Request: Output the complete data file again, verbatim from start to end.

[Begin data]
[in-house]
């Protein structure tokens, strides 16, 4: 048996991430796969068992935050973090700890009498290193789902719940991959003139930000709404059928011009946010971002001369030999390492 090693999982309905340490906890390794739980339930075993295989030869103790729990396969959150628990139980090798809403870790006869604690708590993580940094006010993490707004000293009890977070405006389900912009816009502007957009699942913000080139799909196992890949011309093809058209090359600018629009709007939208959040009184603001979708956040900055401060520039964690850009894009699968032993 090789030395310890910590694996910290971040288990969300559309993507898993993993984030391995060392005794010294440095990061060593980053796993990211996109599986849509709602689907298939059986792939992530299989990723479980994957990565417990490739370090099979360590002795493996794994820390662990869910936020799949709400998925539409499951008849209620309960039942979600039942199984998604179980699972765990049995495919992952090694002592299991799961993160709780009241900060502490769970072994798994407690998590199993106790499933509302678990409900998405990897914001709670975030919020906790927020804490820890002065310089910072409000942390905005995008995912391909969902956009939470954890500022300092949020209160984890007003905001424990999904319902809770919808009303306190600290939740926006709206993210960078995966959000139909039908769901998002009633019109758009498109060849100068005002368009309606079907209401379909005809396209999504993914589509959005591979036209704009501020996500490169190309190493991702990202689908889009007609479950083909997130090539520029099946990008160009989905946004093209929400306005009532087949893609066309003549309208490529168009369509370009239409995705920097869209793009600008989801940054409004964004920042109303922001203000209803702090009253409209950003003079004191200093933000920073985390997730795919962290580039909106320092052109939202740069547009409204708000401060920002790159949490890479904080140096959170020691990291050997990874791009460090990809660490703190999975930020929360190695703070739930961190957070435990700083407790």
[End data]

[in-house]
């Protein structure tokens, strides 16, 4: 048996991430796969068992935050973090700890009498290193789902719940991959003139930000709404059928011009946010971002001369030999390492 090693999982309905340490906890390794739980339930075993295989030869103790729990396969959150628990139980090798809403870790006869604690708590993580940094006010993490707004000293009890977070405006389900912009816009502007957009699942913000080139799909196992890949011309093809058209090359600018629009709007939208959040009184603001979708956040900055401060520039964690850009894009699968032993 090789030395310890910590694996910290971040288990969300559309993507898993993993984030391995060392005794010294440095990061060593980053796993990211996109599986849509709602689907298939059986792939992530299989990723479980994957990565417990490739370090099979360590002795493996794994820390662990869910936020799949709400998925539409499951008849209620309960039942979600039942199984998604179980699972765990049995495919992952090694002592299991799961993160709780009241900060502490769970072994798994407690998590199993106790499933509302678990409900998405990897914001709670975030919020906790927020804490820890002065310089910072409000942390905005995008995912391909969902956009939470954890500022300092949020209160984890007003905001424990999904319902809770919808009303306190600290939740926006709206993210960078995966959000139909039908769901998002009633019109758009498109060849100068005002368009309606079907209401379909005809396209999504993914589509959005591979036209704009501020996500490169190309190493991702990202689908889009007609479950083909997130090539520029099946990008160009989905946004093209929400306005009532087949893609066309003549309208490529168009369509370009239409995705920097869209793009600008989801940054409004964004920042109303922001203000209803702090009253409209950003003079004191200093933000920073985390997730795919962290580039909106320092052109939202740069547009409204708000401060920002790159949490890479904080140096959170020691990291050997990874791009460090990809660490703190999975930020929360190695703070739930961190957070435990700083407790």